But I suppose that’s sort of the point. This car is about its ability to deliver hybrid tech mated to a pseudo-performance sedan.
It starts with the steering. Which, while very direct, only offers feel when the wheel is turned past ten degrees off center. The weight is nice, but it’s not informative. Between the suspension’s softness even when on its stiffest setting, the chassis’ ability to absorb imperfections, and the steering’s lack of feedback, the driver is insulated from the feelings that a true performance sedan provide.
If Volvo truly wants to let the S60 Polestar Engineered live up to its potential and be unlike other S60 offerings, the car needs more drama: visual, aural, and tactile. It drives well and is a pleasure to be in. As it stands, the S60 Polestar Engineered is far and beyond the best S60 yet. It’s certainly unique, but there’s a long way to go if the brand’s end-goal is to build a true performance sedan.
But then you run the car in all-electric mode and none of it matters. Ultimately, the S60 Polestar Engineered carves out its own niche as a seamless blend of hybrid tech and performance equipment. And that dictates exactly how it drives, how it behaves on the road, and its overall presence.
This is not a loud, rowdy sports sedan set on cranking out fast lap times and lighting your hair on fire on a back road. It’s not a masterpiece of tactile inputs. It’s not a visceral, thrilling sleeper. It is, however, a very sporty, beautifully engineered hybrid sedan with a serious kick when you need it. Brutal is not the car’s way. Going about its business with efficiency and thoughtful design is. Truth be told, the loudest part about the S60 Polestar Engineered is the color of the seatbelts.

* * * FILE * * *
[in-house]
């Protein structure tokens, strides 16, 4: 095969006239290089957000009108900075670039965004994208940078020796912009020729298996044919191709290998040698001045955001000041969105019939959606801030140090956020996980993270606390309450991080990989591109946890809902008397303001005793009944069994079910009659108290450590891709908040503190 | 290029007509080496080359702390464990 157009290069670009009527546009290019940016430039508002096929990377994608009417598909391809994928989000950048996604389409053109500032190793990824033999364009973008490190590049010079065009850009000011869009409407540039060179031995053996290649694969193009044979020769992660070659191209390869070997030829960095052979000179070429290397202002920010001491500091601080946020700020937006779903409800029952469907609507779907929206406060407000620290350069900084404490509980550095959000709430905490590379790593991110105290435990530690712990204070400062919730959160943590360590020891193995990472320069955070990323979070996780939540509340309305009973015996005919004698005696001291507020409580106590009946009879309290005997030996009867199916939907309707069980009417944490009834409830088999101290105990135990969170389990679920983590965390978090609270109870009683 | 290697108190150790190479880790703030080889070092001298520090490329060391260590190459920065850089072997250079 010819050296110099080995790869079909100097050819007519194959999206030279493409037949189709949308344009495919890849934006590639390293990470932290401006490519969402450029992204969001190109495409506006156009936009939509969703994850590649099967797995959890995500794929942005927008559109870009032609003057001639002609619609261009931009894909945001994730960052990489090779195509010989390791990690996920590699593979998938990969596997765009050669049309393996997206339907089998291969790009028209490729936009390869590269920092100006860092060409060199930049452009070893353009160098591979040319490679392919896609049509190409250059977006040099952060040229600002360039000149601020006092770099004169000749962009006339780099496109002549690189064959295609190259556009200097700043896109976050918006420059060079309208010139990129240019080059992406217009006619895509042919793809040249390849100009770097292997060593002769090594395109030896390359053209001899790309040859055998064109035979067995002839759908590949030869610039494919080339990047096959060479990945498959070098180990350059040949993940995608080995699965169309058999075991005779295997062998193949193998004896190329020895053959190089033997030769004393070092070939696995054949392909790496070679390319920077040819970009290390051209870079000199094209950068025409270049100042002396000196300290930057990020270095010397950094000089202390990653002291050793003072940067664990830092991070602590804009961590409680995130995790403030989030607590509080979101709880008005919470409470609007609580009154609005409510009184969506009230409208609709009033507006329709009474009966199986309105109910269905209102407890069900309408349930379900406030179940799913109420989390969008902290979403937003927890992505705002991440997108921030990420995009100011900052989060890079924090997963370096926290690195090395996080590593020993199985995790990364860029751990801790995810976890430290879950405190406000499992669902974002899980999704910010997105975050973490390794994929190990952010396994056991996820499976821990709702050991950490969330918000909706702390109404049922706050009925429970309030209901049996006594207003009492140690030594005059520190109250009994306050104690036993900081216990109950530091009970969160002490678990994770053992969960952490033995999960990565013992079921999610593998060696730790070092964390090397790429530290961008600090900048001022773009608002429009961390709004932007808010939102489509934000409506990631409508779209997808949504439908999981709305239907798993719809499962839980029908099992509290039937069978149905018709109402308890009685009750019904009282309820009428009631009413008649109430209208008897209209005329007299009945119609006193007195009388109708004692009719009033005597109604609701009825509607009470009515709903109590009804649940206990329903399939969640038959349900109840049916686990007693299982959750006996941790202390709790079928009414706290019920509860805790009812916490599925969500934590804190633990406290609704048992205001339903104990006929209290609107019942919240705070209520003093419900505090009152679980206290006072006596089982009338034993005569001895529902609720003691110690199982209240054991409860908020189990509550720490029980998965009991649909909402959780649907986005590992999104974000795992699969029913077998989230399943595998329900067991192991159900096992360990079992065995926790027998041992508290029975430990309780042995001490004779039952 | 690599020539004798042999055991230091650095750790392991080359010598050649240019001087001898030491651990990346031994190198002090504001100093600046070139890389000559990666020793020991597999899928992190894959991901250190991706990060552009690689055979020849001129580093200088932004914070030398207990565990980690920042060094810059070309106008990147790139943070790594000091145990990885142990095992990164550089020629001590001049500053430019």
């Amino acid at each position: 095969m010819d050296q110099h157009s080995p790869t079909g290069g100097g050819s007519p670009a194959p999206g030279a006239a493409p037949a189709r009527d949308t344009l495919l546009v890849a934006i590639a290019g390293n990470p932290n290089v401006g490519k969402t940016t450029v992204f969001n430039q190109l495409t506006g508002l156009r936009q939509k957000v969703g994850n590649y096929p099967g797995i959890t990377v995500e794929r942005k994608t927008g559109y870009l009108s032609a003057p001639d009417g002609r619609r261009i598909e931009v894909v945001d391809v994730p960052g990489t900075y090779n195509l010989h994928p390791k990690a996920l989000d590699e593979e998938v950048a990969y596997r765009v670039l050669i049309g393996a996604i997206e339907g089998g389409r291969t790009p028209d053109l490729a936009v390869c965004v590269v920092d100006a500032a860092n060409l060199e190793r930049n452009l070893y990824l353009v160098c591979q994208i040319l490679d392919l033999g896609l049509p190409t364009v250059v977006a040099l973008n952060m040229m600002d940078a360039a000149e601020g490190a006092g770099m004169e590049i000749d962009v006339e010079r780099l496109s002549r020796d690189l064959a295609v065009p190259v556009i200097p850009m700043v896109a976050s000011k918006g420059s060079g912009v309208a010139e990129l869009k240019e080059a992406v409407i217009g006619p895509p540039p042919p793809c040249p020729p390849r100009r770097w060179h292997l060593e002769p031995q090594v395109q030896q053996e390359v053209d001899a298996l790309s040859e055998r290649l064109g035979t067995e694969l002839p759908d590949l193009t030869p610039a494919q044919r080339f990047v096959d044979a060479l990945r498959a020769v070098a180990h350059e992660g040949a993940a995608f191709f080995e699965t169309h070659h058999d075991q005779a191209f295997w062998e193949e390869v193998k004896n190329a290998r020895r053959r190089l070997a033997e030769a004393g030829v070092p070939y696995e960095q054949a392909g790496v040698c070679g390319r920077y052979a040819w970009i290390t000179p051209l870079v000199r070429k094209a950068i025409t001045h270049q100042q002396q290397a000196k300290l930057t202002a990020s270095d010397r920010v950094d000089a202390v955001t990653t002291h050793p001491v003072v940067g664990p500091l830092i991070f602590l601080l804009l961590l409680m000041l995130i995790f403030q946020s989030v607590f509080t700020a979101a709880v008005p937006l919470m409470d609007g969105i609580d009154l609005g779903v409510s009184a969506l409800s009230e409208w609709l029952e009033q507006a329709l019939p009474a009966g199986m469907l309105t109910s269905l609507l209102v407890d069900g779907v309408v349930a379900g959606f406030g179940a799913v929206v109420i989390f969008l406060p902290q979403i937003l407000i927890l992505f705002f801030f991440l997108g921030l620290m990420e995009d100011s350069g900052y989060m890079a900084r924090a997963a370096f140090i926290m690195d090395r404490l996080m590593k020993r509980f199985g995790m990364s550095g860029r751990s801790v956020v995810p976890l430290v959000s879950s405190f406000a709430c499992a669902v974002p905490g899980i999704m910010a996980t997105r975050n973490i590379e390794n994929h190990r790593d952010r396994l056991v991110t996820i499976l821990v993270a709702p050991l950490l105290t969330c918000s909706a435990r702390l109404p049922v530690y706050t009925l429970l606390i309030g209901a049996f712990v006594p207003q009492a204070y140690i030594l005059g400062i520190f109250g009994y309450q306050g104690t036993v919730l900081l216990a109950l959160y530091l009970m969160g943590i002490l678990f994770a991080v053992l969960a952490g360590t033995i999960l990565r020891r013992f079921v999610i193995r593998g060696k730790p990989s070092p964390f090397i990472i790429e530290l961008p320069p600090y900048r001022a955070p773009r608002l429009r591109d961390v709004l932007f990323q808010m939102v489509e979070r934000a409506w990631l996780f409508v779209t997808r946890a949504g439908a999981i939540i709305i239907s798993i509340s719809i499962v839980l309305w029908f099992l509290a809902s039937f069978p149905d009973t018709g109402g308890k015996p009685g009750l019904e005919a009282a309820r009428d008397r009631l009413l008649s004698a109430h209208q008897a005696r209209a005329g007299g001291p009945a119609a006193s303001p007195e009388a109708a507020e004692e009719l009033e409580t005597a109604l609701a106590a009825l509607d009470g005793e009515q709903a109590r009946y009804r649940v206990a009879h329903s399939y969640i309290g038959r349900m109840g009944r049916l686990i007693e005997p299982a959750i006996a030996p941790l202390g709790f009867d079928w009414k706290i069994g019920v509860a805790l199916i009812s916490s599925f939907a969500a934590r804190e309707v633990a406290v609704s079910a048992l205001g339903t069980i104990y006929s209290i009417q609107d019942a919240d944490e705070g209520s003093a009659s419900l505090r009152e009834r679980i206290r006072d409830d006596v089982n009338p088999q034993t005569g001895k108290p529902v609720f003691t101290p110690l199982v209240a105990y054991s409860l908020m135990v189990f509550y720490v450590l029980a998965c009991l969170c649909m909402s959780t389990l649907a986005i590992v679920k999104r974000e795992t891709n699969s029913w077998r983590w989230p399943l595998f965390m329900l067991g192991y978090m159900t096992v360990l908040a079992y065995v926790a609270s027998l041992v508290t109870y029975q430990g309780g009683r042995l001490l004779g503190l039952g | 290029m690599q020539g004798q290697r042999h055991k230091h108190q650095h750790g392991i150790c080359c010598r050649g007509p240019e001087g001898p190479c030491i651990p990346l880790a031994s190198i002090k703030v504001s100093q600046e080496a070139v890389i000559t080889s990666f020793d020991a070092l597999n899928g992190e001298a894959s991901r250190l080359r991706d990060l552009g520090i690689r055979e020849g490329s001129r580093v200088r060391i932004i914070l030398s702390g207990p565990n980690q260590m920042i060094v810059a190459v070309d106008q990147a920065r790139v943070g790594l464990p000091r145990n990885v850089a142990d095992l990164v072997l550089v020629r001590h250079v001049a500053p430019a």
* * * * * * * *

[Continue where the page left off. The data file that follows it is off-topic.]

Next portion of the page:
The thing is, at close to $65k, it becomes a question of what the buyer wants from their sports sedan. If it’s outright performance, the same money buys– or nearly buys– an M3, ATS-V (RIP), RS3, Genesis G70 3.3T, C43, lightly used Giulia Quadrifoglio, Charger Scat Pack or lightly used Hellcat, Infiniti Q50 Red Sport, and so on. And that’s just grazing the surface.
But if the others are brash, angry, aggressive, the S60 Polestar Engineered stands eloquent. None of the “competitors” have the Volvo’s quiet serenity. None of them have the subtle beauty of the interior, nor the nuanced detailing of the exterior. None of them have Ohlins suspension. And none of them integrate a hybrid system as seamlessly.
It’s this that makes the S60 Polestar Engineered somewhat in a class of its own. It’s not to be cross-shopped with an AMG or M car. But it’s a good way to be a stand-out among the others in the same price bracket. With the S60 Polestar Engineered, the money doesn’t go to an all-out performance machine. It goes to a well-built, careful meshing of performance parts and an optimized hybrid setup. It’s a well-curated coming together of Volvo’s own tech and that of their performance suppliers. And it works quite well given its intention.
The S60 Polestar Engineered is not for those looking for a powerhouse, straight-line monster, or track companion. But for those in the market for a quick, comfortable sedan with extraordinary suspension quality and standout looks both inside and out, the S60 Polestar Engineered is a genuinely interesting choice in an overcrowded segment desperate for differentiation.